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How to clean Checkering on a shotgun??

Discussion in 'Shooting Related Threads' started by Sal 1253, Jul 29, 2010.

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  1. Sal 1253

    Sal 1253 TS Member

    Jan 29, 1998
    Does anyone have any direction on what the best way to clean the checkering on a firearm??
    Thanks for your feedback
  2. hmb

    hmb Well-Known Member

    Jan 29, 1998
    What kind of finnish is on the stock? HMB
  3. short shucker

    short shucker TS Member

    Jan 29, 1998
    Google "Whiting" and see if that's what you're looking for.

  4. Auctioneer

    Auctioneer Well-Known Member

    Jul 5, 2009
    Hoppes and a tooth brush
  5. coveybuster

    coveybuster Member

    Dec 15, 2009
    Clenzoil and a baby's toothbrush.
  6. Barrelbulge(Fl)

    Barrelbulge(Fl) TS Supporters TS Supporters

    Aug 27, 2007
    West Central Florida
    Someone put a thread on here showing how to do it with whiting. It looked great. Try searching for whiting in messages go back as far as you can. Bulge.

    Subject: One Progression in Restoration===whiting
    From: mlcameron
    Email: cameron.mark@ymail.com
    Date: Thu, Nov 12, 2009 - 06:52 PM ET
    Website Address:


    Here is a progression in restoration of a stock set. It takes patience but the results can be fantastic. It will not only improve your guns appearance, but, the value of the gun as well.

    The before:

    Step one: The Brownells Whiting mixed per directions with TCE cleaner/degreaser now gets applied as a paste to the checkering. This is followed by patience as the whiting needs time to dry completely.

    Step two: Once dried, a soft nylon bristled brush works well for removal (don't scrub)lightly worked in the direction of the cuts in checkering.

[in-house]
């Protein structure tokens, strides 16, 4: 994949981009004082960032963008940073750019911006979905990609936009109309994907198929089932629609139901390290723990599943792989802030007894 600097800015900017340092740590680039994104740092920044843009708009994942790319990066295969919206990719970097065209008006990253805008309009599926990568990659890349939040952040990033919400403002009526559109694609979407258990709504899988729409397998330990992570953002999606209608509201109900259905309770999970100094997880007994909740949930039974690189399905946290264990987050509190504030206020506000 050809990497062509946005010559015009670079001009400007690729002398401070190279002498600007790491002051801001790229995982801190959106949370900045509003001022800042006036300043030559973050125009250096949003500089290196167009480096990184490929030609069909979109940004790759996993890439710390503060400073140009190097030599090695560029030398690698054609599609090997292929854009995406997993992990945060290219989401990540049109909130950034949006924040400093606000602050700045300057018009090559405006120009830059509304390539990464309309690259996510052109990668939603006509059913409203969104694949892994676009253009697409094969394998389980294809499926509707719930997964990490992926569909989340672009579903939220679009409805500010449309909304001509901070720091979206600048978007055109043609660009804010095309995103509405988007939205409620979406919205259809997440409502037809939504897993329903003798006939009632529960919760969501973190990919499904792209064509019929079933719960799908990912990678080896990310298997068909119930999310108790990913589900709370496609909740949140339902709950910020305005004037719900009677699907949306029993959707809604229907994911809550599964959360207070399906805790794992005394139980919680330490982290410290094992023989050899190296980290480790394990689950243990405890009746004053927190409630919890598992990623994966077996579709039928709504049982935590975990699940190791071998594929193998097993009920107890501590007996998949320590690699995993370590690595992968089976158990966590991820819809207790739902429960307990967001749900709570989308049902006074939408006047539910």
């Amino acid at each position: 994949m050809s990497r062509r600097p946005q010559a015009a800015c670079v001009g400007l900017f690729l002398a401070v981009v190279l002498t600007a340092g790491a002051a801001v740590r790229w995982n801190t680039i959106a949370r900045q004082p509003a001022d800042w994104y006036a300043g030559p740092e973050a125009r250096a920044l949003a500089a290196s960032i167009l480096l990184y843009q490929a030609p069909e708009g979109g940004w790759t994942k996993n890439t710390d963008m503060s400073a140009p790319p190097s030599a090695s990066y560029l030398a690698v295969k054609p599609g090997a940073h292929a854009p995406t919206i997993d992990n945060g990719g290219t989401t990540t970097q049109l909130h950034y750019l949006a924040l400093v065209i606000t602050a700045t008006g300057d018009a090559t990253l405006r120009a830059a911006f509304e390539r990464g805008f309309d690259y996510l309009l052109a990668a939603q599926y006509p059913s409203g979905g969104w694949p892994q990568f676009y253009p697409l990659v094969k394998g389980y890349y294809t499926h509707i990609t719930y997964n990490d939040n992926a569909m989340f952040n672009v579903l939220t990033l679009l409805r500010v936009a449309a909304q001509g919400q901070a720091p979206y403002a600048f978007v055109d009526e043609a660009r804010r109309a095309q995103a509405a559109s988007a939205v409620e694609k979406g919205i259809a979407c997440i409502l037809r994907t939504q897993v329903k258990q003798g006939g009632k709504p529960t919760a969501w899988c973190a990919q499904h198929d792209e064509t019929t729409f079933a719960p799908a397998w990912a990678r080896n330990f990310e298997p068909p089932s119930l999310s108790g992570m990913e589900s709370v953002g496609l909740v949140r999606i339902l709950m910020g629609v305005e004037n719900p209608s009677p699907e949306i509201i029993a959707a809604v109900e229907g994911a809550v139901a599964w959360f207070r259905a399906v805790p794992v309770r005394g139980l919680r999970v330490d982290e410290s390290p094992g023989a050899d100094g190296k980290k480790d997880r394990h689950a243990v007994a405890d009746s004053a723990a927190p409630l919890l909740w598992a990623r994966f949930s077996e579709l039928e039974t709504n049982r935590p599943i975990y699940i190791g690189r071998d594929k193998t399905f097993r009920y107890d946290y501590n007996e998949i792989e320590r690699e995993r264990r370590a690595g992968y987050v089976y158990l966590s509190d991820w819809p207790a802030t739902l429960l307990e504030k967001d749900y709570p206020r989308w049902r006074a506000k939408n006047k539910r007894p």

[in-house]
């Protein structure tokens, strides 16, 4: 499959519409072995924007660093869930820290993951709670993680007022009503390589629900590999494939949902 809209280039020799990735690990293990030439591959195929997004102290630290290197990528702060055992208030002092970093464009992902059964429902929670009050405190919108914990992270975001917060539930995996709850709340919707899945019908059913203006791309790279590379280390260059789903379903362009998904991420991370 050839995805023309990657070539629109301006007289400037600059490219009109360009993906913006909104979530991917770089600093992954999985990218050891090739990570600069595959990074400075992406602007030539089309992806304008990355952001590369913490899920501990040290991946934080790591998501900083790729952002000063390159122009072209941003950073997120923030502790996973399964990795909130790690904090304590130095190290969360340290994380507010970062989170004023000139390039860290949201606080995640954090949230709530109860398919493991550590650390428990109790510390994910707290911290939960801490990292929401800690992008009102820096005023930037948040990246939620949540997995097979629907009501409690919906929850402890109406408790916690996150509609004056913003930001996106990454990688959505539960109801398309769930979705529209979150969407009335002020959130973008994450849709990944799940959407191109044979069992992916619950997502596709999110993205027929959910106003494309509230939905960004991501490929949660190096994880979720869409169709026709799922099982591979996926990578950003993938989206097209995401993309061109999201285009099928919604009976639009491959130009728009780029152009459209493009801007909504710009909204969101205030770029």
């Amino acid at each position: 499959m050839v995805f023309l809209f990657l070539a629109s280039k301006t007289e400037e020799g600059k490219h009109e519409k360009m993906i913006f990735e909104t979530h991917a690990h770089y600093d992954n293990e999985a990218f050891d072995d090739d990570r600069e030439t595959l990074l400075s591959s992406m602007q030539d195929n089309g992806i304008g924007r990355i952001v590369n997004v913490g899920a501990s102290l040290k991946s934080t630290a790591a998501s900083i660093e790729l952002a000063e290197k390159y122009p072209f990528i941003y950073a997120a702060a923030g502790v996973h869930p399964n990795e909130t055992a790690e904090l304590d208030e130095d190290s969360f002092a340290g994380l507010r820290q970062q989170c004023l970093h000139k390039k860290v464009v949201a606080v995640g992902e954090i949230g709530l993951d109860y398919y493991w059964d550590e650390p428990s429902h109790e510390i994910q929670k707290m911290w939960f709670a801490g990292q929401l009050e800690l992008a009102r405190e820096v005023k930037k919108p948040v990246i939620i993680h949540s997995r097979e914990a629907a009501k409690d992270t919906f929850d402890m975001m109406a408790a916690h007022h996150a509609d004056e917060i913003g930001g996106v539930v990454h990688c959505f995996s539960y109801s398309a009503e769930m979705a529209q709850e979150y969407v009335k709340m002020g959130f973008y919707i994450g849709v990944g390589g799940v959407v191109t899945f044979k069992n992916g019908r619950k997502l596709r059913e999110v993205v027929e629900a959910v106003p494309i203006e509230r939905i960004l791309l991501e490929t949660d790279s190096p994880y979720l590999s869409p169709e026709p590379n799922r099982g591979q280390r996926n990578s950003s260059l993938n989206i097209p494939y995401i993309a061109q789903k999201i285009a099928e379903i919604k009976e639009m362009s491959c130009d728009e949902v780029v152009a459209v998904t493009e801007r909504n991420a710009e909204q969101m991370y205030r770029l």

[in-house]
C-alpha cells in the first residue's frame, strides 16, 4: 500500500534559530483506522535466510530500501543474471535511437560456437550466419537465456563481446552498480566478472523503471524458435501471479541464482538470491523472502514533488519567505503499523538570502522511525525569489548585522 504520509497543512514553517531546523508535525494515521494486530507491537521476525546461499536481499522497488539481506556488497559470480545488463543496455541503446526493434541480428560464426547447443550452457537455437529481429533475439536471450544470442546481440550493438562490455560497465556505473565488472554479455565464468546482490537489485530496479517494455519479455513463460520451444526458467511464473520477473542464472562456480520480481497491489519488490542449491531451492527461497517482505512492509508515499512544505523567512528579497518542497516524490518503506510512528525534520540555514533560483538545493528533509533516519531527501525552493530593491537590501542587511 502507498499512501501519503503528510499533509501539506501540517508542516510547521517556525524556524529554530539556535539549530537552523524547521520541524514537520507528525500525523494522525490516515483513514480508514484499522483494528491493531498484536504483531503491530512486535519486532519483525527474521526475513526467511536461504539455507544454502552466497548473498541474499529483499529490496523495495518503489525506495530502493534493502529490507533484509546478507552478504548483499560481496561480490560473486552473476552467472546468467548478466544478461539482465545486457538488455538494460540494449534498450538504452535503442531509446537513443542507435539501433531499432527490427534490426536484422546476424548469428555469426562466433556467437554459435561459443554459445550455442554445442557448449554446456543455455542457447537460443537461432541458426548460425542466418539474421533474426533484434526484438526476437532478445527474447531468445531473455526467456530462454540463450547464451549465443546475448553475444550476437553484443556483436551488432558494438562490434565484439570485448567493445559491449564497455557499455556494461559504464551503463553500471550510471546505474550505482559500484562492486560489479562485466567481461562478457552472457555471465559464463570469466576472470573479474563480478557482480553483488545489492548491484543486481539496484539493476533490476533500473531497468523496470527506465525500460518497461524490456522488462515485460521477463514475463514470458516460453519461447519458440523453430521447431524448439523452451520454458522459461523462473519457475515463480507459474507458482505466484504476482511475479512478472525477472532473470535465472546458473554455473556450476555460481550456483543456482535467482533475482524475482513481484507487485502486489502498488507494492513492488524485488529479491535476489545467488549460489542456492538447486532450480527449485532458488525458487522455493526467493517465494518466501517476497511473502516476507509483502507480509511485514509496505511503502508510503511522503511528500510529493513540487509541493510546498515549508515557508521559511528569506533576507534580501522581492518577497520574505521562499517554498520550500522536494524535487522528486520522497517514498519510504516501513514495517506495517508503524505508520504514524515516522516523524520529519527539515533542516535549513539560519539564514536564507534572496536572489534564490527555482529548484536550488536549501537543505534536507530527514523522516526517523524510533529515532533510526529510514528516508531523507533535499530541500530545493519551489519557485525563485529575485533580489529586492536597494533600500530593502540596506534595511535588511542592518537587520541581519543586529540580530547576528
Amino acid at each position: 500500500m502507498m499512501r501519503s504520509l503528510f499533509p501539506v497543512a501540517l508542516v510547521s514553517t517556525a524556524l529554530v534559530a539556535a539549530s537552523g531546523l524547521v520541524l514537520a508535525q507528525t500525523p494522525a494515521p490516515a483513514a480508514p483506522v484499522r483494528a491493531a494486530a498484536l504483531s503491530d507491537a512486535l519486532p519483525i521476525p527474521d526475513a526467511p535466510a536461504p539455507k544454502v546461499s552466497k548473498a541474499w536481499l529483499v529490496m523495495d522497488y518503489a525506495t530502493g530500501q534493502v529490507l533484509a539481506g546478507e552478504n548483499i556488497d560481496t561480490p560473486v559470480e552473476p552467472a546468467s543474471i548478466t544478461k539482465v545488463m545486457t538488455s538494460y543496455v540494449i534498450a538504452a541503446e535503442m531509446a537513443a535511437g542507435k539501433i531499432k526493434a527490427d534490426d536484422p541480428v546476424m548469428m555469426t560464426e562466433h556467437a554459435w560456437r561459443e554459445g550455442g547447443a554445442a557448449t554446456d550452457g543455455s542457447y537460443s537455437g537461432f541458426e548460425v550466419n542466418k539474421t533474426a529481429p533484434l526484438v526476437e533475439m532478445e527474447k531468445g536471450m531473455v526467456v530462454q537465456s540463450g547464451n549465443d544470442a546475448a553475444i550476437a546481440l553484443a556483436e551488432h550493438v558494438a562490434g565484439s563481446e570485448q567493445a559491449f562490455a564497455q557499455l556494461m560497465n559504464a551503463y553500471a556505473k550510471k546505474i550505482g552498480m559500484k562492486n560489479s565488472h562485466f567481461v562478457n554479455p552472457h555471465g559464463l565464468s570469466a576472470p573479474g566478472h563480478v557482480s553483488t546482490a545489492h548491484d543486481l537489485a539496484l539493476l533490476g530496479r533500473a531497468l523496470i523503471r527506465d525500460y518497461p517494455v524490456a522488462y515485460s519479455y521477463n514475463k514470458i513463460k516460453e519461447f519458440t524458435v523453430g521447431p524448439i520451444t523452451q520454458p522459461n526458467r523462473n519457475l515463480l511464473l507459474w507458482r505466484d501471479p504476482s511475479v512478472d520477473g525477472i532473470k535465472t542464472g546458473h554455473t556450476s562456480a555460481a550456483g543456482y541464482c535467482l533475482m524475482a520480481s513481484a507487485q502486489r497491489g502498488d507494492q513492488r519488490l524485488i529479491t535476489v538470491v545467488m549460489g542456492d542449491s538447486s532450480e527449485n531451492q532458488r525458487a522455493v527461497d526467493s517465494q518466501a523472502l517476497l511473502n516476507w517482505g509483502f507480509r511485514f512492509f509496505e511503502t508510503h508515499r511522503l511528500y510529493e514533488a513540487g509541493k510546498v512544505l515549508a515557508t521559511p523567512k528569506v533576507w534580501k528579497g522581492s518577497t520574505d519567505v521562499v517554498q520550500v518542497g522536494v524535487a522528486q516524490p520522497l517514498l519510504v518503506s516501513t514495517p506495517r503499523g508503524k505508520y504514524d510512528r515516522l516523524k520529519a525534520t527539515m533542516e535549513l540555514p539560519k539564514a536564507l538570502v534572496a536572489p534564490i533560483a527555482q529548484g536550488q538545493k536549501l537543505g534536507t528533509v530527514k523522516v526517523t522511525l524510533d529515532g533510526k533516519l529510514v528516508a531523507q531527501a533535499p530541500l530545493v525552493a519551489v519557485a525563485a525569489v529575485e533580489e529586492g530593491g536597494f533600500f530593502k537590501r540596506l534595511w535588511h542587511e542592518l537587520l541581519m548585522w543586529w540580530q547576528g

Once all the whiting is removed, this is what it will look like.

    Step three: Next step is to use the soft bristle brush and remove the residual whiting from the checkering. For this (on the advise of a good friend) I used a vinegar based multi surface cleaner and again go slow. After cleaning, again it is time to let it dry completely. Over nite is good. That should leave you with something like this.

    Step four: Now, the final process may differ based on the type of finish your stock may have or your personal preference. For the final stage on this Perazzi stock set, I used Tru Oil cut with Mineral spirits to achieve the desired protection and finish. Here is the result.

    Steps one through three may have to be repeated for extreme cases. It takes a few days to allow the various phases of the operation to cure correctly but the outcome I'm sure you'll agree is well worth it. Let me know if you would like this done to your stock set and don't have the time. I find myself with plenty of time, so for a small fee I would enjoy doing the work for you.

    You paid alot for your guns, I hope this helps in the care of them. Mark
  7. Chango2

    Chango2 Active Member

    Nov 12, 2007
    Murphy oil and a toothbrush? In the past, with stocks that do not have an oil finish, but a "shiny" finish, I've used either woodcleaner and a toothbrush or rubbing alcohol and a toothbrush to be followed with a little furniture oil like pledge. But...don't trust my advice for anything that is a less durable shiny finish typically found on a trapgun..like a fine oil finish. For that, idk.
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